During a Pandemic, Don’t Rearrange the Furniture While Your Husband is at Work

We all handle stress differently; what works for you may trigger someone else

I love to rearrange furniture. Whenever I get into a funk or feel stuck, I find that moving things around gives me a fresh perspective and a new outlook. I feel new energy flowing into the space and I am ready to move ahead with life. When my home is refreshed, I feel refreshed too.

My husband has mostly tolerated this tendency with good humor. He prefers things to stay the same. Nothing would ever move out of its place once it landed there if it were up to him. But he loves me, and wants me to be happy. He may roll his eyes when I get the look in my eye that says “It’s time” but he has learned to just stay out of my way and let me have my head.

When my husband left for work earlier this week, I was in one of those moods. Like everyone else, I am dealing with the social isolation and the grim news the best I can, but sometimes that means sitting paralyzed in my chair without moving for hours. I decided that it was time for a change.

I got busy moving everything around in the living room so that my chair would face the window. I wanted to see the trees, and the sky, and the sunshine from my place of refuge — this big comfy chair. I picked up clutter and put it away, dusted and vacuumed, removed a couple of things, brought in a couple more. I opened the windows and let the fresh air in. I played some happy music.

The whole operation only took an hour or so, but my mood was greatly improved afterward and I rewarded myself with a cup of tea and a good book in my chair facing the window. I was feeling calm and settled.

When my husband opened the door, the feeling was anything but mutual. He. Blew. A. Gasket. I was speechless. This sweet, gentle man was FURIOUS with me for moving the furniture around. He kept saying, “No! No! No!”

What the hell?

I got up from my chair and immediately started moving things back the way they were. I was disappointed and I was mad, but at least everything was clean and clutter-free. I was still reeling from his response when I sat down and took a breath. I asked myself what could have possibly caused such an overblown response.

He is still working every day in the midst of this pandemic. He is feeling anxious and stressed like I am. Maybe more so. And when he walks through the door he needs home to be predictable. Normal. The same way it was when he left it. Comforting.

What I was not considering when I was pushing things around is that for someone who needs things to be predictable, stressful times like a pandemic can heighten that need. When everything is so unpredictable, he needs one thing he can count on. While a new arrangement feels nurturing to me, it doesn’t feel that way to him. He needs to know that when he opens his front door he is going to recognize the place.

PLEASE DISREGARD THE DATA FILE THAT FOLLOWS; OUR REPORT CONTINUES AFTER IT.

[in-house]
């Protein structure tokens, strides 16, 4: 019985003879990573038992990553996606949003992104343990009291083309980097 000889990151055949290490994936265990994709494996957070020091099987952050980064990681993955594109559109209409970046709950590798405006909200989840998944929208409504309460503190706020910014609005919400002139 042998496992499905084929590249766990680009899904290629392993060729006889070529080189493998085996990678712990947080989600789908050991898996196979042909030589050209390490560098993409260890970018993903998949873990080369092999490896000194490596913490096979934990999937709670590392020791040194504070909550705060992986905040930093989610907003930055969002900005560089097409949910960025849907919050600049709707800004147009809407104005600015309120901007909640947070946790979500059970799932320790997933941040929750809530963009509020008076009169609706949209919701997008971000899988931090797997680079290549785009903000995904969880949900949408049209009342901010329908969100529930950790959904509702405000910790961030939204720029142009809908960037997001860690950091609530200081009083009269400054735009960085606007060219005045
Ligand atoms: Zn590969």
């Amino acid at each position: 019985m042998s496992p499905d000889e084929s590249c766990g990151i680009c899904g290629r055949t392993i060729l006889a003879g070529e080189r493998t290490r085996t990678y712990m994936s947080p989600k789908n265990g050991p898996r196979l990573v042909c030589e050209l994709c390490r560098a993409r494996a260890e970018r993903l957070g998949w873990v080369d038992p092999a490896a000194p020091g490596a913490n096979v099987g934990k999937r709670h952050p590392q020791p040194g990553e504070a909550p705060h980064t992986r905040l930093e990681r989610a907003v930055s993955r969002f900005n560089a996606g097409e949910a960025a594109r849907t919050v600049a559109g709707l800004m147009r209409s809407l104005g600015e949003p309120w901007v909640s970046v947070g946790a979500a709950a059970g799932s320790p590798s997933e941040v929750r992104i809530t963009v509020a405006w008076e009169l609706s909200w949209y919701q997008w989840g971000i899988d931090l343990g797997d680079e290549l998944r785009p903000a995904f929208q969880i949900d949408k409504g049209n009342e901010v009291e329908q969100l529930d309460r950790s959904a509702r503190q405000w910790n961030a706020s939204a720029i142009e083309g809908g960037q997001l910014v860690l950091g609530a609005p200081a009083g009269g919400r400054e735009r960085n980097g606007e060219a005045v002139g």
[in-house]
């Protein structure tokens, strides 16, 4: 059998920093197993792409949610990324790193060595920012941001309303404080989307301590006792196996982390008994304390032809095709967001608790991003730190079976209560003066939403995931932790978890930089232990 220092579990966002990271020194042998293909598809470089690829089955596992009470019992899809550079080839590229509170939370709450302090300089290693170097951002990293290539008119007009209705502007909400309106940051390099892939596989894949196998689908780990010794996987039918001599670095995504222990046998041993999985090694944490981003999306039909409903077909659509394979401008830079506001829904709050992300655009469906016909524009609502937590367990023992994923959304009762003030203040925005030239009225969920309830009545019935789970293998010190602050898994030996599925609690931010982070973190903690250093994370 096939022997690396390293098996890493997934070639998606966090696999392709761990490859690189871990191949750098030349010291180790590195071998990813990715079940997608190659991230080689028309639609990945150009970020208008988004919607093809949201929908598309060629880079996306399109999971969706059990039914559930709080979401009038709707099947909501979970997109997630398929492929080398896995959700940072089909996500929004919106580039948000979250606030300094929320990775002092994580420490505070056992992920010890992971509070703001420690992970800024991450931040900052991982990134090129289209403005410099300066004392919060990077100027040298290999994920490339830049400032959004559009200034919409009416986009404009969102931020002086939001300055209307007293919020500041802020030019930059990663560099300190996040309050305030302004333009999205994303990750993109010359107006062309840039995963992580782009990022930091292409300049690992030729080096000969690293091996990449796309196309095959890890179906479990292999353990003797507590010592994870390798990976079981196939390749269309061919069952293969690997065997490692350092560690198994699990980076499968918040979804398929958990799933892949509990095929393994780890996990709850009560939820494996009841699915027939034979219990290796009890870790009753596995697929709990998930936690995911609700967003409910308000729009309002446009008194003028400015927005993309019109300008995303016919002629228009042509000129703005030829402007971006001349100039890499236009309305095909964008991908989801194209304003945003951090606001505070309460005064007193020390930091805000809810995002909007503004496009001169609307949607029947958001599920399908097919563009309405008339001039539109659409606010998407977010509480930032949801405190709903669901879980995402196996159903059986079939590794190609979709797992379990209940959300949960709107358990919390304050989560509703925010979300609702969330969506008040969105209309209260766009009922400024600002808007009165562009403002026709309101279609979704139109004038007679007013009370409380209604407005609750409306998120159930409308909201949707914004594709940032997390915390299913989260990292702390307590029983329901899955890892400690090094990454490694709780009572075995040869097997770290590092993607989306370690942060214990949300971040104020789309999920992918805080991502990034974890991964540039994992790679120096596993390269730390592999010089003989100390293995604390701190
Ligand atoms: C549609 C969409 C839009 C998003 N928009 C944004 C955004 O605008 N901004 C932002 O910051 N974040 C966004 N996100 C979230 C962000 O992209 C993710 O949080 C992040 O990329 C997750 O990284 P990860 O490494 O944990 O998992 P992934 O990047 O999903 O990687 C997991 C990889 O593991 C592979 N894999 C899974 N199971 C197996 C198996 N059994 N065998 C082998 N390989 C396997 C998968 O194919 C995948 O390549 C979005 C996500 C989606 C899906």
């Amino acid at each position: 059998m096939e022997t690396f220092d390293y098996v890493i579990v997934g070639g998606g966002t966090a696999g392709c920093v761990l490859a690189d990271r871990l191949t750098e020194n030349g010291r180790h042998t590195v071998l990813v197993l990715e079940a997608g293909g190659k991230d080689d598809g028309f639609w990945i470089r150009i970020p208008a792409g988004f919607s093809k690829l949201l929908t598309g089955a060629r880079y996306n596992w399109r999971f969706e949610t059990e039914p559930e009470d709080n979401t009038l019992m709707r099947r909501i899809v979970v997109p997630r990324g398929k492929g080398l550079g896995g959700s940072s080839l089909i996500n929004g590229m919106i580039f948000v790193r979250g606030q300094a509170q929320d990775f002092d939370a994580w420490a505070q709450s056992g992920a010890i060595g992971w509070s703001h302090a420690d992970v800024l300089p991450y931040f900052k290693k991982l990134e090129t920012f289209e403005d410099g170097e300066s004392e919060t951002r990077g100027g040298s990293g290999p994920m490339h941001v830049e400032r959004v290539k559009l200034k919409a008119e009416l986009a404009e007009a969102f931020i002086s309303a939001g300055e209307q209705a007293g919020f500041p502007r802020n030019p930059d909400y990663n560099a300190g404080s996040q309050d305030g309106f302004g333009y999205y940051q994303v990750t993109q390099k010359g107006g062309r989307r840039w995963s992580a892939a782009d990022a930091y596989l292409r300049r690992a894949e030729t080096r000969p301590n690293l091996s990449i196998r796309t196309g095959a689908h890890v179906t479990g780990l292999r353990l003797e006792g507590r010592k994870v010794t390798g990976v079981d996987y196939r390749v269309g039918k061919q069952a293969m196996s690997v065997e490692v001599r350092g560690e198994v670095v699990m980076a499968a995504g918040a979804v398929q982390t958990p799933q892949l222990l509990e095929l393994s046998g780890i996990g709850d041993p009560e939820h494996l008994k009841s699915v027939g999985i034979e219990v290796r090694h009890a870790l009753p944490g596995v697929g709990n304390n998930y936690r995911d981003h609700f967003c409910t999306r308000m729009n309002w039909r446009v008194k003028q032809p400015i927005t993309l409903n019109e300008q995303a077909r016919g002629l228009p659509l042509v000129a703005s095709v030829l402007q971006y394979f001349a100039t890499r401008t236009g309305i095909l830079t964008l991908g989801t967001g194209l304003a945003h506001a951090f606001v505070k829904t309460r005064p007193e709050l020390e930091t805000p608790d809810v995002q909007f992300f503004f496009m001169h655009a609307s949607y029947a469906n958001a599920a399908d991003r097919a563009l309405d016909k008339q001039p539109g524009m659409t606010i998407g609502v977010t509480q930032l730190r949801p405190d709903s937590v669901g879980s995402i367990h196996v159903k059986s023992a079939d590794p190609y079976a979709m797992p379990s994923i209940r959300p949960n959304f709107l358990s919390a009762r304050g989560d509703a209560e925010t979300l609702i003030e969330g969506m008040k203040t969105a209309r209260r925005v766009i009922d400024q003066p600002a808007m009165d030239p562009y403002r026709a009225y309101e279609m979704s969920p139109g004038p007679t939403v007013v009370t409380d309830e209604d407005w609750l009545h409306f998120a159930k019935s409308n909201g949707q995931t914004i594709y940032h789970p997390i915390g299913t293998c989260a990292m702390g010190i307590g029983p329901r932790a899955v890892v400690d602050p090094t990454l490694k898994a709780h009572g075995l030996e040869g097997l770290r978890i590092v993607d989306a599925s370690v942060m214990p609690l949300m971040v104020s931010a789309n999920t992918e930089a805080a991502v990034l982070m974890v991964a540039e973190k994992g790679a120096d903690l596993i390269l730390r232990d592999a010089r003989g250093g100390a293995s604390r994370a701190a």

Seeing this made me feel a little less angry at him, but I was still not happy with his reaction. He objected as I was moving things back the way they were, but there was no way I was leaving it like it was.

The next morning, we were still tiptoeing around each other, but at least we were speaking. Then, before he left for work, he went into the living room and started moving things back the way I had them. I objected, feeling sure this was not going to end well, but he insisted. He said he would get used to it. Then he kissed me and left for work.

When he came home that afternoon, I was sitting in my chair in a spot of sunlight that was streaming in through the window. He went into the kitchen and fixed a drink, then joined me.

“I can see why you would want your chair by the window. It’s nice. I’m so sorry I acted so badly yesterday and ruined our whole evening. It was stupid. And unnecessary.”

And with that, all is well with the world.

The moral of this story is, we are all struggling right now. None of us are immune from the stress of living with a pandemic. We have never done this before, and we don’t know what is going to happen tomorrow, much less next month or next year. It can make us reactive and touchy. It can cause us to do and say things, and behave in ways, that are out of character for us.

It’s really important for us to give each other a lot of latitude now. We need to see beyond the actions and words to the fear and anxiety beneath them. We need to be gentle with each other and be willing to forgive more freely. We are all doing the best we can do.

Show up for yourself and meet your needs, but don’t forget to be sensitive to the needs of others. We need to be having candid conversations with our partners about what they need from us, and what we need from them. This is a great opportunity to strengthen our relationships if we are willing to do the work. The pandemic has stolen a lot from us. Let’s don’t let it wreck our relationships, too.

Human learning to be human. Writing in hopes of getting there.

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